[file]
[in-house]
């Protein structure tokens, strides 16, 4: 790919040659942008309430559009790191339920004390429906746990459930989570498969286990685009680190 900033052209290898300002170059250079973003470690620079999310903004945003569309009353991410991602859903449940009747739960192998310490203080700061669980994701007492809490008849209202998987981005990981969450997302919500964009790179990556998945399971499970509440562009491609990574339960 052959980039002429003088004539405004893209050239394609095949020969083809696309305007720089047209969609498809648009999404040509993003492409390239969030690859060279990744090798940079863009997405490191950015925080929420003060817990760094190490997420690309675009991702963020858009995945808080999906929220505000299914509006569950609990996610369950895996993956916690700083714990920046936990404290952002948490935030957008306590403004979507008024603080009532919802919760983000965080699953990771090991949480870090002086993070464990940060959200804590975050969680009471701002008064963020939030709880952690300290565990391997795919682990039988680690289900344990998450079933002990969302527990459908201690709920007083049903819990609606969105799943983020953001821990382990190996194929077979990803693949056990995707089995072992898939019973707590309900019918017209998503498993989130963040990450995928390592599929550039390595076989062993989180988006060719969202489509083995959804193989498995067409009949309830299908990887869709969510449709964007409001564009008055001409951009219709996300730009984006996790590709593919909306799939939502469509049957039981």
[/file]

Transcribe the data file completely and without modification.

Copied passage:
[in-house]
């Protein structure tokens, strides 16, 4: 790919040659942008309430559009790191339920004390429906746990459930989570498969286990685009680190 900033052209290898300002170059250079973003470690620079999310903004945003569309009353991410991602859903449940009747739960192998310490203080700061669980994701007492809490008849209202998987981005990981969450997302919500964009790179990556998945399971499970509440562009491609990574339960 052959980039002429003088004539405004893209050239394609095949020969083809696309305007720089047209969609498809648009999404040509993003492409390239969030690859060279990744090798940079863009997405490191950015925080929420003060817990760094190490997420690309675009991702963020858009995945808080999906929220505000299914509006569950609990996610369950895996993956916690700083714990920046936990404290952002948490935030957008306590403004979507008024603080009532919802919760983000965080699953990771090991949480870090002086993070464990940060959200804590975050969680009471701002008064963020939030709880952690300290565990391997795919682990039988680690289900344990998450079933002990969302527990459908201690709920007083049903819990609606969105799943983020953001821990382990190996194929077979990803693949056990995707089995072992898939019973707590309900019918017209998503498993989130963040990450995928390592599929550039390595076989062993989180988006060719969202489509083995959804193989498995067409009949309830299908990887869709969510449709964007409001564009008055001409951009219709996300730009984006996790590709593919909306799939939502469509049957039981």